As she has been known to do in the recent past, the Communications Director for Turning Point USA (TPUSA), Candace Owens, managed to get into an embarrassing Twitter war. This time, Owens got into it with just about the last person anyone should be sparing with: a family member of the late Mollie Tibbitts, the young woman brutally murdered in Iowa. It started with this:
and fyi @RealCandaceO, my whole family is hurting right now and you’re not helping. you’re despicable and this is so far from the loving and kind soul that mollie was. my prayers go out to you in hopes that maybe you’ll become a better person. not hedging my bets tho.
— sam (@samlucasss) August 22, 2018
And descended into an inexplicable back-and-forth between the women, with Owens then replying:
I find it strange that you have directed obscenities and hate towards people that support the President, but you have not directed a single bad word toward the monster who committed this terrible crime.
— Candace Owens (@RealCandaceO) August 22, 2018
After every mass shooting, conservatives caution against doing exactly what Owens and countless others have done after the murder of Mollie Tibbitts: turning her death into a political football long before all of the facts are known. After a day and a half of right-wing media and politicians focus on the illegal status of her alleged murderer, a wrinkle in the narrative emerged: he may not have been in the country illegally after all.
Why is it that pro-Second Amendment conservatives strongly push back on gun control messages after shootings like Parkland or Sandy Hook? For precisely the reason we’re seeing with the Tibbetts case: In a story as fast-moving as this, it’s impossible to immediately know all of the facts and be able to extrapolate policy recommendations that would have prevented a tragedy from happening. It takes time to learn how and when the gun was obtained, if it was purchased, obtained or altered illegally, if law enforcement were made aware of the suspect before the shooting took place. As we can’t make policy in the immediate wake of mass shootings, so too is it impossible in the aftermath of this Mollie Tibbitts case; we aren’t even sure if the alleged murderer was here illegally, how he arrived, his previous interactions with law enforcement, and a host of other questions, both known and unknown.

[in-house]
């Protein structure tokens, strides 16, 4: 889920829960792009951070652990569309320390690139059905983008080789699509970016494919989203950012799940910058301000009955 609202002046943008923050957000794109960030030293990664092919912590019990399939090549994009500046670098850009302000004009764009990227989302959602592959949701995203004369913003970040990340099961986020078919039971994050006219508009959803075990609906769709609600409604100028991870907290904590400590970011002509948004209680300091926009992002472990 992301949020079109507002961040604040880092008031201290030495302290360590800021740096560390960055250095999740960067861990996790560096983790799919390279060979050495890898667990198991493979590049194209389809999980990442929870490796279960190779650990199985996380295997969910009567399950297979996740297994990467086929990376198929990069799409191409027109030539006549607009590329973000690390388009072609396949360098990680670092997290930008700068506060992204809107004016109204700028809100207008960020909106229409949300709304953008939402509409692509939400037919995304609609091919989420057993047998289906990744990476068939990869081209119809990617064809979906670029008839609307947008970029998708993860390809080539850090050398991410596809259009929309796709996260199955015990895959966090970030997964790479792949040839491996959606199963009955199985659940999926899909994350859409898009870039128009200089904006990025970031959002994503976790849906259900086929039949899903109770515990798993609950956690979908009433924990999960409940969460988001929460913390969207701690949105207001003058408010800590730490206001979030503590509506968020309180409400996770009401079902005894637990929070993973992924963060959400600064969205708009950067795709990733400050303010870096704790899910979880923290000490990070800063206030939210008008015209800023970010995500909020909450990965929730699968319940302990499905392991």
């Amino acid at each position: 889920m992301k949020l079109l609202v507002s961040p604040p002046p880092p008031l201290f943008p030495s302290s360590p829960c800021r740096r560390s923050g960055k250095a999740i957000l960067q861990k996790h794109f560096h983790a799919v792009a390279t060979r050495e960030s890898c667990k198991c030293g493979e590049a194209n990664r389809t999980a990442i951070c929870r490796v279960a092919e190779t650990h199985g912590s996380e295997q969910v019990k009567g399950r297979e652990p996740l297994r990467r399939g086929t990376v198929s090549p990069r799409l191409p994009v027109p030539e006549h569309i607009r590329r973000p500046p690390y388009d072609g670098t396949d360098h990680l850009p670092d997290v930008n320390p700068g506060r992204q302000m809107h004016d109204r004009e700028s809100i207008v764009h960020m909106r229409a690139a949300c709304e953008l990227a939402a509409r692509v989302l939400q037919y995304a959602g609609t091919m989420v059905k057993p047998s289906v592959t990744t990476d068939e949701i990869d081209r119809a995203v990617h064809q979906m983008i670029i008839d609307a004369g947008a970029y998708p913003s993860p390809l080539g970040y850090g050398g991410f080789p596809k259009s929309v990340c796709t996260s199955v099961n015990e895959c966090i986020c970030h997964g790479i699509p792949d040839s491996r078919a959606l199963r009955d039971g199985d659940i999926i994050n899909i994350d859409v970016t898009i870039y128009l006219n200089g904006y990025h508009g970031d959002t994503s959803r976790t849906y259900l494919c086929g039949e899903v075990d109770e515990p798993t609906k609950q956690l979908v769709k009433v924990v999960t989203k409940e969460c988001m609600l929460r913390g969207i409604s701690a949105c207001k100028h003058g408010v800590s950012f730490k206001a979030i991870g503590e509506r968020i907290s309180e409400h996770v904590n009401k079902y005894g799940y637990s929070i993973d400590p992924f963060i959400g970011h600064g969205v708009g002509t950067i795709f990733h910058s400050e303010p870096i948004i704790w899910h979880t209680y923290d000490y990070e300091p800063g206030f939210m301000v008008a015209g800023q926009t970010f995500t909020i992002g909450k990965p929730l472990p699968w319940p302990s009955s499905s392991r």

For now this is what we know: A young woman has died, a family is mourning, and the criminal justice system will evaluate the case and determine the suspect’s means, motive and opportunity. Gathering that kind of information could take weeks or months, and requires an intense amount of detective work. After that point, and after the criminal justice system has made a ruling, it will be possible to step back and take a full-picture view of the events that took place that led to Tibbitts’ death, and an even farther step back to determine steps authorities and legislatures could take to prevent similar crimes from happening.
After inexplicable tragedies, it’s a natural impulse to try to convince ourselves that it was somehow preventable, that if certain steps are taken in the future, our families would be protected from the pain the Tibbitts family are experiencing. It’s human nature to try to solve problems; and indeed, some problems can be solved. Sometimes, tragedy can be avoided, and that could mean enacting gun control legislation or immigration reforms. There’s an adage that the worst laws are those named after people. Writing for the LA Times, Ted Frank explained, “Bills named after sympathetic victims are the worst form of knee-jerk lawmaking, but it’s a surefire political vote-getting device. A politician holds a press conference standing next to the victim’s family; this gets the bill on the news. Because of terse media coverage, voters think said law will actually do something for a victim or potential future victims, no matter what the real legal changes are.” Racing to Congress to change our immigration laws based on one murder case, or stripping centuries of gun rights because a handful of teenage survivors after a mass shooting demand it, would be the equivalent of naming a law after Mollie Tibbitts or Parkland.